How to break in a KDX220R

Joined
Sep 25, 2001
Messages
8
Likes
0
#1
I might be the owner of a brand new 2001 KDX220 this weekend.

What is the procedure for breaking in the engine? I have only ridden a dirt bike once before so I will only have a beginner's skillset to work with while trying to break in the bike.

Thanks in advance for your advice,
Ken
 
Joined
Jun 4, 2001
Messages
211
Likes
0
#2
If you don't get an answer from the real experts here, read your owner's manual. Kawasaki ain't stupid, though your dealer might be!:p
 

Perk

Subscriber
Joined
Sep 17, 2001
Messages
303
Likes
0
#3
What I was told by my dealer, who I do trust knows their stuff, was to give it a 50 mile break in period. In other words, just poke around a bit and keep away from the higher RPM's. Worked like a charm for mine. Some others here may have different opinions though. I'm no ace when it comes to the mechanical part. :cool:
 

Fred T

Mi. Trail Riders
Joined
Mar 23, 2001
Messages
5,272
Likes
2
#4
Heat and cool cycles are best...

to get the piston and rings properly seated and get the piston to form. I suggest you start the bike up and let it run gently rapping the throttle to keep it from fouling a plug. Get it nice and warm for like 15 minutes and you don't need to ride it. Then let it cool completly, and I mean completly like for hours. Then do that again. Next take it for a spin for 20-30 minutes running gently through the gears but getting some load on the engine and going through all the gears several times. Then let it cool again. You can now drain the tranny oil and replace it. Take her for a trail ride and don't run it high in the rpm range for extended periods that first ride and you're good to go go after that. I personally change the tranny oil after ever 2 rides so after your next ride change it again. I might also suggest you visit Canadian Daves JustKDX site for jetting help. The KDX comes jetted rich. Oh, and another thing....tear the uni track apart and grease it along with the front steering stem bearings. The Japs don't grease them nearly enough from the factory.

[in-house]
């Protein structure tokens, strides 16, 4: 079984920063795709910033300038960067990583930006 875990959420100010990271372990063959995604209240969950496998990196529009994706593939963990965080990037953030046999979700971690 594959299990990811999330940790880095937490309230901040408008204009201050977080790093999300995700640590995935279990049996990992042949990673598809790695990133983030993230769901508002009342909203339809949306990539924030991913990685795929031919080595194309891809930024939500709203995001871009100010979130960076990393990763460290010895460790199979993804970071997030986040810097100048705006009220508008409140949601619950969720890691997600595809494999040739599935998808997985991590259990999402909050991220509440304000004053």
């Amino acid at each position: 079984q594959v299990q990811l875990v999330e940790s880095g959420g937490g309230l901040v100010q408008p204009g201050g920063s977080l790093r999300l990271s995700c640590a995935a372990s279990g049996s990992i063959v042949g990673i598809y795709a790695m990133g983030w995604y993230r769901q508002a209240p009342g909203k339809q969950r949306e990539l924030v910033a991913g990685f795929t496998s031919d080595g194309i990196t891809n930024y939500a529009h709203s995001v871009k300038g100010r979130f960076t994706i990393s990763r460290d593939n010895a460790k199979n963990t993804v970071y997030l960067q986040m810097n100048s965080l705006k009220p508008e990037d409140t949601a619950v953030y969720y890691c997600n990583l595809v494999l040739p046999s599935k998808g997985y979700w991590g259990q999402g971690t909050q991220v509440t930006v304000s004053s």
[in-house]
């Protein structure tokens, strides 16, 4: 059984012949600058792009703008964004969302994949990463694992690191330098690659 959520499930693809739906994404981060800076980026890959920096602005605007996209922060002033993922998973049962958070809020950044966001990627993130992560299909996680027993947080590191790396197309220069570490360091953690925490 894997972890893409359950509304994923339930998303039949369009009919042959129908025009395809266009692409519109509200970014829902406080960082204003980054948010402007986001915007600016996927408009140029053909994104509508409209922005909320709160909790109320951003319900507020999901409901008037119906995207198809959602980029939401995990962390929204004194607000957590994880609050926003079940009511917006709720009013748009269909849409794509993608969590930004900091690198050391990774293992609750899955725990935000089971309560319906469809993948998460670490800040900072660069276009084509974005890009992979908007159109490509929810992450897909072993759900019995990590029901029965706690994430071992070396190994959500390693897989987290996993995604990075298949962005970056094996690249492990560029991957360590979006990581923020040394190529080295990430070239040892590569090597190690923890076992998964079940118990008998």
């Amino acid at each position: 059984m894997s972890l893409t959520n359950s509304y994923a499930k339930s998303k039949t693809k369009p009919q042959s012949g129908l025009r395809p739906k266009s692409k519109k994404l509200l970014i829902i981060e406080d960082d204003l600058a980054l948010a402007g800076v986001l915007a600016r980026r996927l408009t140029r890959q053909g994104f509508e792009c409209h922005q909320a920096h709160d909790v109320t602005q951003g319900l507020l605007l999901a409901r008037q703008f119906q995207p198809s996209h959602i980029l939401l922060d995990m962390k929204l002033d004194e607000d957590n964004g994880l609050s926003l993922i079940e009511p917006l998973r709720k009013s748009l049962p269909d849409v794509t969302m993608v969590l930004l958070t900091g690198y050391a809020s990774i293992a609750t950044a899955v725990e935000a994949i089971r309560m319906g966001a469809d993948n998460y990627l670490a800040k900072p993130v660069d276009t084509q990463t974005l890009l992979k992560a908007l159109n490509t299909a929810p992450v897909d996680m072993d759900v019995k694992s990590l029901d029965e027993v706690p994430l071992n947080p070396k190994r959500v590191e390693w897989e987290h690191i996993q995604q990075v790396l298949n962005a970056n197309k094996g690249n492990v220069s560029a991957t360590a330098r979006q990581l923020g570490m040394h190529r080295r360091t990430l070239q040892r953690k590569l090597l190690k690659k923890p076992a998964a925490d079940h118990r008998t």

Last edited:

dhoward

Lifetime Sponsor
Joined
Feb 7, 2000
Messages
455
Likes
2
#6
Fred pretty much said it all. The heat cycles are most important, but don't forget to hit the suspenders with some good quality waterproof grease. Go over all of the fasteners with a drop of Loctite. Remove the brake pad retaining pins and apply a little anti-sieze.
Have fun!
:)
 
Joined
Sep 4, 2001
Messages
26
Likes
0
#7
All the above advice is good and from an engineering standpoint correct. In reality however, how can you Not go out and ride you brand new bike.

Sounds like you are a novice rider so go out and have fun. Avoid any over reving (the 220 likes to upshift anyway) and dont crash and let the throttle stick wide open, but DO have fun.

You cant kill a KDX anyway. Ive mistreated them for twenty years and they have never failed me.
 

Canadian Dave

Super Power AssClown
Joined
Apr 28, 1999
Messages
1,202
Likes
0
#8
Welcome to the JustKDX forum Ken,

You'll want to check out the new bike prep. section on the JustKDX home page. Follow the link below, click on tech tips then New Bike Prep.

David
 

Fred T

Mi. Trail Riders
Joined
Mar 23, 2001
Messages
5,272
Likes
2
#9
NO, not a new motor.

Originally posted by 125 rider
Fred, isn't that bad for a bike- letting it idle for 15 minutes?
What I said was to keep the bike running with gentle throttle raps to keep it cleaned out but not over revving and allow it to run long enough to get hot and then shut it off. That is exactly how I broke my bike in and I've ridden it 1000 miles so far this year and it still runs strong. The heat-cool-heat-cool cycle works great.